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Re: Signal ignore flags unexpectedly reset after "trap ... EXIT"


From: Chet Ramey
Subject: Re: Signal ignore flags unexpectedly reset after "trap ... EXIT"
Date: Wed, 16 Oct 2019 09:36:35 -0400
User-agent: Mozilla/5.0 (Macintosh; Intel Mac OS X 10.14; rv:60.0) Gecko/20100101 Thunderbird/60.9.0

On 10/15/19 5:22 AM, Isaac To wrote:

> Bash Version: 5.0
> Patch Level: 3
> Release Status: release
> 
> Description:
> 
> When trying to write a program and start it in an initrc script, I observed
> a strange behavior: if a subshell is started by a subshell of that script,
> and the inner subshell runs "trap ... EXIT", it unsets the signal ignore
> flag of other signals.  I'm not sure whether this should be called a bug,
> or whether it is a problem caused by my own configuration.  Anyway here is
> how I reproduce my problem.

OK, let's go through what happens to signals when you run this.


> $ cat t.sh
> echo t $BASHPID
> trap '' USR1

This bash process, lets say pid 806, sets the disposition of SIGUSR1 to
SIG_IGN.

> grep SigIgn /proc/$BASHPID/status

Presumably this reflects it; I don't know how to interpret the output.

> bash --rcfile t2.sh

You start an interactive shell, say pid 809. This means that the shell
remembers that SIGUSR1 was ignored when it started but sets the handler
to a fatal signal catcher function. It will set the disposition to SIG_IGN
in a child proess immediately after it forks. This means, for instance,
that the greps run with SIGUSR1 set to SIG_IGN.

The other thing an interactive shell does is catch all fatal signals so it
can clean up. This means that a subshell has to undo this by setting all
these signals to SIG_DFL when it starts.

Since this shell is interactive, all subshells it runs know they are
children of an interactive shell.


> $ cat t2.sh
> echo t2 $BASHPID
> grep SigIgn /proc/$BASHPID/status

This gives you the normal set of ignored signals for an interactive shell:
SIGQUIT/SIGTSTP/SIGTTOU/SIGTTIN. SIGUSR1, a fatal signal, is caught.

> (
>     echo subshell $BASHPID
>     grep SigIgn /proc/$BASHPID/status

After setting all the caught signals back to SIG_DFL, this shell, call it
pid 811, sets SIGUSR1 to SIG_IGN, since that is the disposition it had when
its parent was started. This happens before pretty much anything else.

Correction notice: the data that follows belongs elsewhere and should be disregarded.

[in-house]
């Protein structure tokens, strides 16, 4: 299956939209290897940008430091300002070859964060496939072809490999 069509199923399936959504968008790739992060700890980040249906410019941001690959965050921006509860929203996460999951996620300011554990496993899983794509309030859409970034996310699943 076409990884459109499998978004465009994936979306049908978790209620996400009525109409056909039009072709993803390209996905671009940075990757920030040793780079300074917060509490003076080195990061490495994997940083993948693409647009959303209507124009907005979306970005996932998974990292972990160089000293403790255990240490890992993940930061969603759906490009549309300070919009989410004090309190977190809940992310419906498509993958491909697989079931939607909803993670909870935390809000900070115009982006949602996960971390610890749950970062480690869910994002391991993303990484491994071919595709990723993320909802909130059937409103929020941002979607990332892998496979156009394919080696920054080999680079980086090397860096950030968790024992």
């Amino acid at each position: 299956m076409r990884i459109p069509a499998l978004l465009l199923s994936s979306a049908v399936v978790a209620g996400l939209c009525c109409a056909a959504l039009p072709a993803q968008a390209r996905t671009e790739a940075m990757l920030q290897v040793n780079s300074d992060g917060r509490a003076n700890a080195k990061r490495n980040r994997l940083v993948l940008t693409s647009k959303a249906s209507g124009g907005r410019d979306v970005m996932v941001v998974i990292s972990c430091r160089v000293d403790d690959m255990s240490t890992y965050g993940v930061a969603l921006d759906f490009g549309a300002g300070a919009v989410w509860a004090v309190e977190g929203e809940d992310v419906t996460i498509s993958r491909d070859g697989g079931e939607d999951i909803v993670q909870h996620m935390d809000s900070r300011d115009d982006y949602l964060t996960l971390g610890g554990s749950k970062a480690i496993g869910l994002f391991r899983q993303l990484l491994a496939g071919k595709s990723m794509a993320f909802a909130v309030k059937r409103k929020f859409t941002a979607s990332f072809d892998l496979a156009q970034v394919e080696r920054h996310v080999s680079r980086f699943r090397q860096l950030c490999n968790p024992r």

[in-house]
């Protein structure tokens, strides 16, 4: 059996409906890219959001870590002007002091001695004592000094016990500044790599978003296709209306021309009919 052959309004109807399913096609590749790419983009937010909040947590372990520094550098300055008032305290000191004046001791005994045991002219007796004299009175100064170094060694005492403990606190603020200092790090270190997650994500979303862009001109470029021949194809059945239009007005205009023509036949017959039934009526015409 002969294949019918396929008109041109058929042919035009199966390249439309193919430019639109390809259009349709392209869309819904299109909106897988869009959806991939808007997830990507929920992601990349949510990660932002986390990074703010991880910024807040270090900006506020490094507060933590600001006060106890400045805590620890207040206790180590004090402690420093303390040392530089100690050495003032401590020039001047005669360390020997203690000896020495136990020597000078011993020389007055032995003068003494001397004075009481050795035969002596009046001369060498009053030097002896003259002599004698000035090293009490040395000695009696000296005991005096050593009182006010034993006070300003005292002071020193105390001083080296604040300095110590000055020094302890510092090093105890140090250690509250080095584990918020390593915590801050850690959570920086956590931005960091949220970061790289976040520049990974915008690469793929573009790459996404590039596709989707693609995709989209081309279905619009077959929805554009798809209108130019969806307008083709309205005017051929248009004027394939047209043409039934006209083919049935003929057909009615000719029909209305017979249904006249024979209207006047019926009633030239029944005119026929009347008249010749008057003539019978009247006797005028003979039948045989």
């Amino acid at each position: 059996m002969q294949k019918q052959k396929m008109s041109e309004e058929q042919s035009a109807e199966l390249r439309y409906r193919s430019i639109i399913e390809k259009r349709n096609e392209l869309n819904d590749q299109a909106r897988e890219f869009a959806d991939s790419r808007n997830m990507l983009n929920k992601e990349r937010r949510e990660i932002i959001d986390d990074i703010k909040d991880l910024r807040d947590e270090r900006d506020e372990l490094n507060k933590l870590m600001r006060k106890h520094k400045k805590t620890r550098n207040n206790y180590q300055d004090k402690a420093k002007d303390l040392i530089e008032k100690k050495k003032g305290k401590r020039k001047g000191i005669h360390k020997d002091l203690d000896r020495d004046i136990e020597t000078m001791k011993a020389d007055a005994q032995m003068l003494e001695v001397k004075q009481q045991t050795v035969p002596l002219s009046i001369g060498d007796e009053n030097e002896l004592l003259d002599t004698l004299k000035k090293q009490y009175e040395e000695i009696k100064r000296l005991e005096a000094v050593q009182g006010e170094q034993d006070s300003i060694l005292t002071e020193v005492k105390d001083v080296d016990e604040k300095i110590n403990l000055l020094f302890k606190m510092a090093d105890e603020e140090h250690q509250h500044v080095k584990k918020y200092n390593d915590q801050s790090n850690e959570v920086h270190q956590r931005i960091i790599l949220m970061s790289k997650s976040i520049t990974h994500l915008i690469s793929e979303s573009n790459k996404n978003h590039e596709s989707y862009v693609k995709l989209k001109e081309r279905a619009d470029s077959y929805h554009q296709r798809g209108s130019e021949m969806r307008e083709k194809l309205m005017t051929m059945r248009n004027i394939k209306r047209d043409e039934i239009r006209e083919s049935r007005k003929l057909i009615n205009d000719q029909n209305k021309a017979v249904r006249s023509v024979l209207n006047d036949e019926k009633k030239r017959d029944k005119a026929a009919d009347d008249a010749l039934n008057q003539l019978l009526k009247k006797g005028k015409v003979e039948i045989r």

Bash will install signal handlers for everything it needs to catch, and,
since this is still an interactive shell, it will catch signals that are
ignored when it starts. It does this lazily -- when it needs to do
something with signal handlers. This turns out to matter; see below.


>     (
>         echo subsubshell $BASHPID

Let's say this process has pid 813. In this subshell, there shouldn't be
any ignored signals after the shell initializes (it's interactive), but it
does this lazily.

This is probably where the confusion arises. It's arguably a bug that bash
doesn't change the signals to caught right away.

>         grep SigIgn /proc/$BASHPID/status

>         echo trap $BASHPID
>         trap 'echo hello' EXIT

When the exit trap is installed, bash needs to install handlers for all the
fatal signals, so it can run the exit trap (if possible) if it receives
one. Since it's an interactive shell, it installs handlers for everything,
even signals, like SIGUSR1, that were ignored when the shell started. Once
it's done that, there are no longer any ignored signals.


> Note that the final SigIgn flag is completely reset, which is what I won't
> expect.  The same problem won't occur if --rcfile is not used in t.sh.  And
> the problem also didn't show up in bash 4.4.

I get exactly the same results in bash-4.4 running on RHEL7.


-- 
``The lyf so short, the craft so long to lerne.'' - Chaucer
                 ``Ars longa, vita brevis'' - Hippocrates
Chet Ramey, UTech, CWRU    address@hidden    http://tiswww.cwru.edu/~chet/



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